justifying the balance of misfortune and the solidarity of slavery

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balance of misfortune and the solidarity in slavery

The woman who lost her son, in the story of King Solomon, advised King Solomon to kill her neighbour’s son.[1] She stole her neighbour’s son after she had mistakenly killed her own son by rolling over him while she was sleeping. She insisted that killing the remaining child belonging to her neighbour serves justice by enforcing a balance of misfortune. However, the king’s judgment showed that an equal distribution of evil, misfortune or injustice does not amount to justice.[2] The balance of misfortune in the society does not change nor reduce the nature and horror of evil, instead it increases the reign of evil.

Some spouses are criticized for divorcing cheating or abusive partners because some other people are stuck in such relationships. Presently, some sections of Nigeria are criticized for seeking dissolution or a re-negotiation of the basis of Nigerian partnership.[3] The critics often suggest that agitating sections should just endure since other sections suffer the same problem of poverty and underdevelopment. “Let us live together in peace and endure in solidarity since we all suffering the same thing; what do you want again?” It appears that there is an eager effort to justify the balance of misfortune and solidarity in political slavery in Nigeria.


Federal system of government is described as progressive because it creates the opportunity for different people to partner for their good.[4] Different ethnic states/communities agree to collaborate and contribute from their resources or proceeds for the progress of the partnership. The major aim for the partnership is the progress and self-actualization of the different peoples that form the partnership. However, once the aim of the partnership is no more realizable within the partnership, different partners seek their way out. If however, the unsatisfied parties are forcefully held down in the partnership, the partnership turns to captivity or hostage.

The major conditions for instituting a legitimate partnership is the free consent of the ethnic states who enter the partnership. In their free consent they agree to terms and conditions as guiding laws for their partnership on the path of progress. For a successful operation, it requires values such as compromise, tolerance, power-sharing and a generally shared belief in rules rather than power as a means to resolve conflicts.[5] The component units in a healthy partnership are encouraged to take initiatives without conflicting with the laws. This freedom for harmonious initiatives from different composite units facilitates creativity, creative competition, development and progress within the partnership.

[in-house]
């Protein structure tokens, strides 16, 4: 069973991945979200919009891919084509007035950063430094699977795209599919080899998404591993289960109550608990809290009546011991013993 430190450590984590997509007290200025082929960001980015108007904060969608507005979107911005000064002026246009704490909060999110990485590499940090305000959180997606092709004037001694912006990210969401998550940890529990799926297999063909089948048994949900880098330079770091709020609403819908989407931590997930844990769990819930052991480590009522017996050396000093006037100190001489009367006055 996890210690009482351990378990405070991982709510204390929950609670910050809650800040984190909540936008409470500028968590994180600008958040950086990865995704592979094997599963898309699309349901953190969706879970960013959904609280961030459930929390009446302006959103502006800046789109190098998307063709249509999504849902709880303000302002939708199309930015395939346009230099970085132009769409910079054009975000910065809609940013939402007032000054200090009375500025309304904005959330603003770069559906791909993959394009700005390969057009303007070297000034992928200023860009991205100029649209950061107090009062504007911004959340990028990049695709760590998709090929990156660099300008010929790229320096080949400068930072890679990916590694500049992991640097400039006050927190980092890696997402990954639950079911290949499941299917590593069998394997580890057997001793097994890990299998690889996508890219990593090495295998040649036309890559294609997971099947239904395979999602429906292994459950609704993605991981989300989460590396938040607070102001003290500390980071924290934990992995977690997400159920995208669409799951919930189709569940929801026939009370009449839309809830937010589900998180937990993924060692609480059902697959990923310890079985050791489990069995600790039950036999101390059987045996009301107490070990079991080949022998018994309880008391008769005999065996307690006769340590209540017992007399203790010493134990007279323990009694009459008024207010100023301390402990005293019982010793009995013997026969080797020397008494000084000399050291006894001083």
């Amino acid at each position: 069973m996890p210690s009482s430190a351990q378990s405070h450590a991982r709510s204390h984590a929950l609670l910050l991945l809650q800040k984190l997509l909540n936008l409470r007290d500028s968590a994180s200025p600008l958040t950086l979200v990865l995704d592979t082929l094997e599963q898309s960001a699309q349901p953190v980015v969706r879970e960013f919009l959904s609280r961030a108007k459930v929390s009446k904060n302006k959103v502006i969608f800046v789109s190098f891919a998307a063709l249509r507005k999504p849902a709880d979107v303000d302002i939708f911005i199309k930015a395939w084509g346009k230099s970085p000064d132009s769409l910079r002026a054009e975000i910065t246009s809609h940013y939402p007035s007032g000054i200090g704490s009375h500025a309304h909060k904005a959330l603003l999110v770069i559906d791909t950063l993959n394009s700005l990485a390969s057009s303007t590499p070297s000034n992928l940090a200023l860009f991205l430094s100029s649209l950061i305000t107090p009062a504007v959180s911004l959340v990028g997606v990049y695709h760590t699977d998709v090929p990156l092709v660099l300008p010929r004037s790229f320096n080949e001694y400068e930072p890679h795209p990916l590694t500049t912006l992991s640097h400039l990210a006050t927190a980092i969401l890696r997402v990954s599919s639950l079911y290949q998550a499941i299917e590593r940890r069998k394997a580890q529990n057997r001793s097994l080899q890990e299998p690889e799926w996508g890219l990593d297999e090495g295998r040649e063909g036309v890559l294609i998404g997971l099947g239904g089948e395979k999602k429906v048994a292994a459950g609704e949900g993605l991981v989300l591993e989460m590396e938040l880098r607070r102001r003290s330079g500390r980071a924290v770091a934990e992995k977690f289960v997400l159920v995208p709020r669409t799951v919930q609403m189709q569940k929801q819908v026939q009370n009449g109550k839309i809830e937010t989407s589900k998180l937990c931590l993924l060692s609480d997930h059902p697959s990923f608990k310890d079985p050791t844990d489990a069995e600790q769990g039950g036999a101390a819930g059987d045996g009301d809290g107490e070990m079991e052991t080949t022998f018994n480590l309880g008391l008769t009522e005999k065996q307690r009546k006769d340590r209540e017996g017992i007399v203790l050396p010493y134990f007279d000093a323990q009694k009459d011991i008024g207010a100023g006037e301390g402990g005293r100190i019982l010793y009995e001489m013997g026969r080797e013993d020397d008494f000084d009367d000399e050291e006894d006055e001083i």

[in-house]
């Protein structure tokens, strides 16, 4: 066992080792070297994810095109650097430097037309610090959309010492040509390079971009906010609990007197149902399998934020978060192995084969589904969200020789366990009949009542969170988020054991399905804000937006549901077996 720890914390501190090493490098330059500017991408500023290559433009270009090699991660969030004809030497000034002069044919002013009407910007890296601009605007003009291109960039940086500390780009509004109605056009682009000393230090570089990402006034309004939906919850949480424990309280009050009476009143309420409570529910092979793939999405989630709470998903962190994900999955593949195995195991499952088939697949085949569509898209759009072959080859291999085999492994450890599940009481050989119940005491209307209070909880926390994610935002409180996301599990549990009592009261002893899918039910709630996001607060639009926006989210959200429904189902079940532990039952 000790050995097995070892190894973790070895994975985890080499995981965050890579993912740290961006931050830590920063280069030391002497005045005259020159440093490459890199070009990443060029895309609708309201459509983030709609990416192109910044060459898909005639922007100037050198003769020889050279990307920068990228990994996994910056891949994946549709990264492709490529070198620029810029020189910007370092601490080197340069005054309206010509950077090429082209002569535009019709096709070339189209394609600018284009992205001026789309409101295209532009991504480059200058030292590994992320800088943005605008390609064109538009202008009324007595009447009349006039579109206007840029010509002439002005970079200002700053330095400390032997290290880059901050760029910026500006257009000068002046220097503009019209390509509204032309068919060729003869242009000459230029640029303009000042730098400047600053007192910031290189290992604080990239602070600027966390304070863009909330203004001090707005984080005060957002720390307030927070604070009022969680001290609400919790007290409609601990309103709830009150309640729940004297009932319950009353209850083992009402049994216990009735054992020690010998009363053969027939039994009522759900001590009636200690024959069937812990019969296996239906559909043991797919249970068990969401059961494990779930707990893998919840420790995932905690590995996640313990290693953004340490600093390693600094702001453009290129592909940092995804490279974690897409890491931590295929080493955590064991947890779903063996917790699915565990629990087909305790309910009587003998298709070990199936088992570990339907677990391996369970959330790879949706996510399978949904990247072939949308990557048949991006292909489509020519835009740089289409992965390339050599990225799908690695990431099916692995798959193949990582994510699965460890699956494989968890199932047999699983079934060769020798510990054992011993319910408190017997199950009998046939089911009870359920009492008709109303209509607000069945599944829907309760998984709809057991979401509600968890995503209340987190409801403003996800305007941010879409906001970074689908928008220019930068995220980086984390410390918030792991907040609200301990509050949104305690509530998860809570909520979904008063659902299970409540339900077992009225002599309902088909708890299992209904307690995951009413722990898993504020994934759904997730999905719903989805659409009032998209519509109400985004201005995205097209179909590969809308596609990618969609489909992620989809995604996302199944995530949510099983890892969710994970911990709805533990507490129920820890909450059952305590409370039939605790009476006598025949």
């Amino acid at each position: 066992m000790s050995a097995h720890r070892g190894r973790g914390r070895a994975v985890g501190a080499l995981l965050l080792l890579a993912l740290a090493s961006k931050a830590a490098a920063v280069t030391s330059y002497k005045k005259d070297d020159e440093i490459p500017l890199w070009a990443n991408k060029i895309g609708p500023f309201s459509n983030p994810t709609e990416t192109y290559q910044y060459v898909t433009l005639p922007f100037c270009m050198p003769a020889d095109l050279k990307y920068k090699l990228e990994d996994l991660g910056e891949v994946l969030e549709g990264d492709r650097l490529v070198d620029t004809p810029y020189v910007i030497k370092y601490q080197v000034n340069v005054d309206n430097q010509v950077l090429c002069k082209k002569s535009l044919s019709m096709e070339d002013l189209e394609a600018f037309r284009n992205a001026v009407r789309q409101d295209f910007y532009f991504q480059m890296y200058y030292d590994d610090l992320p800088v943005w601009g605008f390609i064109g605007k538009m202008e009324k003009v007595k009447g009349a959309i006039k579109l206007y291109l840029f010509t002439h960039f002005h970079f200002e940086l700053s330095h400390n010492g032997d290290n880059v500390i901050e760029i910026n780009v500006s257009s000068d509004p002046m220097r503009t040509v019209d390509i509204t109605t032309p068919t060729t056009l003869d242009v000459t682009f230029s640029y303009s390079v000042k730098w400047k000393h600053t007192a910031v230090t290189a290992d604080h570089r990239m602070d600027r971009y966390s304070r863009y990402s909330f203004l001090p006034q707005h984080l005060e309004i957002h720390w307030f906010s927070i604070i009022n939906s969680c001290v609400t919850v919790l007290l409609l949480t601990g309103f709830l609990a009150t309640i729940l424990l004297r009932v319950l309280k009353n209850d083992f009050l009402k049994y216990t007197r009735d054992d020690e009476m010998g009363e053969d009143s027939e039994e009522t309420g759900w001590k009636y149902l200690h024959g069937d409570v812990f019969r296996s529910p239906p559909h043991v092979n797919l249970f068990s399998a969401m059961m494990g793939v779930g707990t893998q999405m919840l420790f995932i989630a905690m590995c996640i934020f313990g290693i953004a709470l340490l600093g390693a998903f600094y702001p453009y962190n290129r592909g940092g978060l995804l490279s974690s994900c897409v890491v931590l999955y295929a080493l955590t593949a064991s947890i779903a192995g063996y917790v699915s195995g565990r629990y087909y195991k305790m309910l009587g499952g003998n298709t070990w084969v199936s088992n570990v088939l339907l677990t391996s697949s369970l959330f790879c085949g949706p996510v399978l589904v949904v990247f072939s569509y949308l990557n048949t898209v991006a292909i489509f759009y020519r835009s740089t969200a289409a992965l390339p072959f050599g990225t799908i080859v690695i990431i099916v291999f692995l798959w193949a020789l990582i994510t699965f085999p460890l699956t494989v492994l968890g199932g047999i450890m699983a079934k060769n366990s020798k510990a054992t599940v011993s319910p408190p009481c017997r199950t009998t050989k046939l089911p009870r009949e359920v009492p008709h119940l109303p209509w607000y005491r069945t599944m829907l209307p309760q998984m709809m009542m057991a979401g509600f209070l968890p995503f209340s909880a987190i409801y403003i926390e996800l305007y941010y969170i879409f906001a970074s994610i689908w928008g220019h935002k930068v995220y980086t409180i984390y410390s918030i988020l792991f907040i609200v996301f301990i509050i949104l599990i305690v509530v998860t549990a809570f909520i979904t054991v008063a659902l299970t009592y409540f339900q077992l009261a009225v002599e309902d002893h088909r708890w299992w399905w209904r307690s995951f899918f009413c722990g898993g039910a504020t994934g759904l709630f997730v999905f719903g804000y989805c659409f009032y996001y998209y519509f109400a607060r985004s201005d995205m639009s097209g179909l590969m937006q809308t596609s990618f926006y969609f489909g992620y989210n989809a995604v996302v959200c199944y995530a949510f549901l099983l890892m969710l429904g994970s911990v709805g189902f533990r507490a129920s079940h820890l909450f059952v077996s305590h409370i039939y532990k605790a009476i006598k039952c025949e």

workable social structure
Arrangement for workable social structure

However, when freedom for productivity and initiatives is suppressed in a partnership, the units become unproductive, stagnant, hungry and poor.


The Nigerian federal partnership was imposed on her by the British colonialists,[6] without the consent of component units. The imposed and disjointed partnership has been held hostage at military gun-point since its inception. Also, the freedom for productivity and initiatives was suppressed by the military-imposed Land Use Act, and the Nigerian Mineral and Mining Act.[7][8][9] Since then hunger, poverty, stagnation, unproductivity and crime have risen beyond proportion in Nigeria. Like an abusive and unproductive partnership, the Nigerian project has become sour and sterile in its hostage form.


It may be wise for the different ethnic communities in Nigeria to tear themselves out of the stagnant partnership. This disengagement from the Nigerian partnership may allow them concentrate on their self-development and progress. However, it may not be easy for Nigerian ethnic states to develop with habits of bitterness acquired in the Nigerian experiment.

jobless Nigerians
Militants fighting for their resources

On the other hand, Nigerians can decide to re-negotiate the basis of their nationhood from the angle of different ethnic communities. Nigerians do not still need the forceful and dogmatic solidarity holding the balance of misfortune for all ethnic communities. Instead the ethnic communities, who are the original custodians of the peoples customs and traditions can discuss on a way forward. It might not come easy, given the bitterness that has built overtime. However, with sincerity in engaging one another for progress, it will be possible.



[1] Good News Bible, 1 Kings 3:16-28

[2] Ibid

[3] Lawrence Njoku et al, South-east governors’ bid to stop agitation for Biafra fails.  https://guardian.ng/news/south-east-governors-bid-to-stop-agitation-for-biafra-fails/31-08-2017. Retrieved 12-10-2017

[4] S. O. Oyedele, Federalism in Nigeria, In Issues in Contemporary political economy of Nigeria (Edited by Hassan A. Saliu, (Ilorin: T.A. Olayeri publishers, 1999). P54

[5] Ibid. p55

[6] Ibid. p57

[7] Nigerian minerals and mining act 2007 act no. 20, chapter 1, Part 1, Section 1, paragraph 2

[8] Nigerian minerals and mining act 2007 act no. 20, chapter 1, Part 1, Section 2, paragraph 1

[9] Nigerian minerals and mining act 2007 act no. 20, chapter 1, Part 1, Section 1, paragraph 3